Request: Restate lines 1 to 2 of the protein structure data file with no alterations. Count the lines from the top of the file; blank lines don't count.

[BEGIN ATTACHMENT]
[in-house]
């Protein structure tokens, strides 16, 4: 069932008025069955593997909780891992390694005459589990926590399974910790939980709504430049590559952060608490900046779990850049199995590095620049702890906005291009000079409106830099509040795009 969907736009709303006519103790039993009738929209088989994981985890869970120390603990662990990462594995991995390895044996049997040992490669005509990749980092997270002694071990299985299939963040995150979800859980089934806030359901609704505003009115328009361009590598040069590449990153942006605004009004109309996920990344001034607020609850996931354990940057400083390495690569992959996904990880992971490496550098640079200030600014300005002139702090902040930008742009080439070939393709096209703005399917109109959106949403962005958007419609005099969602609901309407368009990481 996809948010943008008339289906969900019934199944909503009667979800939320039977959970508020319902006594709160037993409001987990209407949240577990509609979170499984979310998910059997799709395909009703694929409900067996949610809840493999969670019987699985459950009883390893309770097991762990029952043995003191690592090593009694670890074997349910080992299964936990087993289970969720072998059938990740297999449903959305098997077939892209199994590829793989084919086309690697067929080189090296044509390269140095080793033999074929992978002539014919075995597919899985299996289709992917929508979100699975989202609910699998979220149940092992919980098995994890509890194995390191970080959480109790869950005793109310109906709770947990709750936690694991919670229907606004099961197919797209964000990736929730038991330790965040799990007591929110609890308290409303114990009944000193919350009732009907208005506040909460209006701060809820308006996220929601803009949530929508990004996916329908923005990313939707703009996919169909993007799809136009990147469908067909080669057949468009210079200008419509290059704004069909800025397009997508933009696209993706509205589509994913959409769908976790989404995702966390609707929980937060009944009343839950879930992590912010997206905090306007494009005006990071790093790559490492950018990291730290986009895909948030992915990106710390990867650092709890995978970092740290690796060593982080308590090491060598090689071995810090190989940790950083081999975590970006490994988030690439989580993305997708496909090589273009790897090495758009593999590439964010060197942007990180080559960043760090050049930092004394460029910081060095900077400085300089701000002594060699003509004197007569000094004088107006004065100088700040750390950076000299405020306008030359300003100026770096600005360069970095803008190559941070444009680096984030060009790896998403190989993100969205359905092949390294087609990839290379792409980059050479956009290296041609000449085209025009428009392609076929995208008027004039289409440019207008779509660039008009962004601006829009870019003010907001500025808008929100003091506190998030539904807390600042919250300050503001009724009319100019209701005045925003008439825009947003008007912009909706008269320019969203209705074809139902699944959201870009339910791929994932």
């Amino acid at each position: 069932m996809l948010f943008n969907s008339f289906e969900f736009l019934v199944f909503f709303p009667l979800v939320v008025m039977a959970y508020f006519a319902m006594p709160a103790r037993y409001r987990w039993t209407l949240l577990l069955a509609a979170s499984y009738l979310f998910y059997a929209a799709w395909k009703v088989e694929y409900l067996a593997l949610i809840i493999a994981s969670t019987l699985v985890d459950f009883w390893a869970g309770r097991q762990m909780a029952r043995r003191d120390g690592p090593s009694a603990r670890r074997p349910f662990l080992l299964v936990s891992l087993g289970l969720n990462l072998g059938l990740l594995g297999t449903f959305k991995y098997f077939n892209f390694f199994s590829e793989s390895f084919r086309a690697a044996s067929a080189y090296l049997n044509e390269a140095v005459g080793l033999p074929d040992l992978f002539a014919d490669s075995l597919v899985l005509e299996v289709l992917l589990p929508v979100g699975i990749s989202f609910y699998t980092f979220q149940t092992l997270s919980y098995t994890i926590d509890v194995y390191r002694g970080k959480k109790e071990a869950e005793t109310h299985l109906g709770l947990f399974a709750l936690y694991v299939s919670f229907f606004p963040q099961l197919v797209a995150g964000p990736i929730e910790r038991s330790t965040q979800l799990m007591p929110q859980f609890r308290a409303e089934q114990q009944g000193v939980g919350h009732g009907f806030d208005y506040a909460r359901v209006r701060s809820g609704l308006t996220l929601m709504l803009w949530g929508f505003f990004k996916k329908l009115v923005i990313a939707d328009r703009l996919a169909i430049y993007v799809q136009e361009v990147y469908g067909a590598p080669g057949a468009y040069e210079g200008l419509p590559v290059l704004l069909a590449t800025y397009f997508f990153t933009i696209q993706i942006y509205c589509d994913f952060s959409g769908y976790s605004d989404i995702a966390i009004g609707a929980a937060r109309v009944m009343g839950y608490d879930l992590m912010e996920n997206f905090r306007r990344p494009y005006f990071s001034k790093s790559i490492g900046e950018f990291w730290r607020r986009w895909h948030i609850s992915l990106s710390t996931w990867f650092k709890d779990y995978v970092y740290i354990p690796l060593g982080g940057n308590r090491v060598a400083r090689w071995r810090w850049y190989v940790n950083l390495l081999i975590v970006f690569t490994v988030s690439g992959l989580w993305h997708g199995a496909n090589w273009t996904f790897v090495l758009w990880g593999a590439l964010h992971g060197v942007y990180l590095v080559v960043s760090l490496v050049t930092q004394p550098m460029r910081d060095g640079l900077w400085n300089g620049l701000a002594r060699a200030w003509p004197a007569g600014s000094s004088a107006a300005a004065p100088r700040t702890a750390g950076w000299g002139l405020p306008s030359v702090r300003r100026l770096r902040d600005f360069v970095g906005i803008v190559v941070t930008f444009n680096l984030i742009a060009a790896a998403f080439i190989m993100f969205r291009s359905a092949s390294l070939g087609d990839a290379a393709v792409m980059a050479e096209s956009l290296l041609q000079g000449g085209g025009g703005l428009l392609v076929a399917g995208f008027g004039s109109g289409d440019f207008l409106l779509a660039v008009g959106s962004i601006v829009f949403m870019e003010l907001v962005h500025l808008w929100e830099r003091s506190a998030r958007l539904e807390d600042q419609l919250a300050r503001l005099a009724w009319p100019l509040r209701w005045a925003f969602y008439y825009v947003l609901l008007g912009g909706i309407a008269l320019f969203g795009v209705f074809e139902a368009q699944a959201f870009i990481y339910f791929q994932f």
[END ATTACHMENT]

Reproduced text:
[in-house]
């Protein structure tokens, strides 16, 4: 069932008025069955593997909780891992390694005459589990926590399974910790939980709504430049590559952060608490900046779990850049199995590095620049702890906005291009000079409106830099509040795009 969907736009709303006519103790039993009738929209088989994981985890869970120390603990662990990462594995991995390895044996049997040992490669005509990749980092997270002694071990299985299939963040995150979800859980089934806030359901609704505003009115328009361009590598040069590449990153942006605004009004109309996920990344001034607020609850996931354990940057400083390495690569992959996904990880992971490496550098640079200030600014300005002139702090902040930008742009080439070939393709096209703005399917109109959106949403962005958007419609005099969602609901309407368009990481 996809948010943008008339289906969900019934199944909503009667979800939320039977959970508020319902006594709160037993409001987990209407949240577990509609979170499984979310998910059997799709395909009703694929409900067996949610809840493999969670019987699985459950009883390893309770097991762990029952043995003191690592090593009694670890074997349910080992299964936990087993289970969720072998059938990740297999449903959305098997077939892209199994590829793989084919086309690697067929080189090296044509390269140095080793033999074929992978002539014919075995597919899985299996289709992917929508979100699975989202609910699998979220149940092992919980098995994890509890194995390191970080959480109790869950005793109310109906709770947990709750936690694991919670229907606004099961197919797209964000990736929730038991330790965040799990007591929110609890308290409303114990009944000193919350009732009907208005506040909460209006701060809820308006996220929601803009949530929508990004996916329908923005990313939707703009996919169909993007799809136009990147469908067909080669057949468009210079200008419509290059704004069909800025397009997508933009696209993706509205589509994913959409769908976790989404995702966390609707929980937060009944009343839950879930992590912010997206905090306007494009005006990071790093790559490492950018990291730290986009895909948030992915990106710390990867650092709890995978970092740290690796060593982080308590090491060598090689071995810090190989940790950083081999975590970006490994988030690439989580993305997708496909090589273009790897090495758009593999590439964010060197942007990180080559960043760090050049930092004394460029910081060095900077400085300089701000002594060699003509004197007569000094004088107006004065100088700040750390950076000299405020306008030359300003100026770096600005360069970095803008190559941070444009680096984030060009790896998403190989993100969205359905092949390294087609990839290379792409980059050479956009290296041609000449085209025009428009392609076929995208008027004039289409440019207008779509660039008009962004601006829009870019003010907001500025808008929100003091506190998030539904807390600042919250300050503001009724009319100019209701005045925003008439825009947003008007912009909706008269320019969203209705074809139902699944959201870009339910791929994932």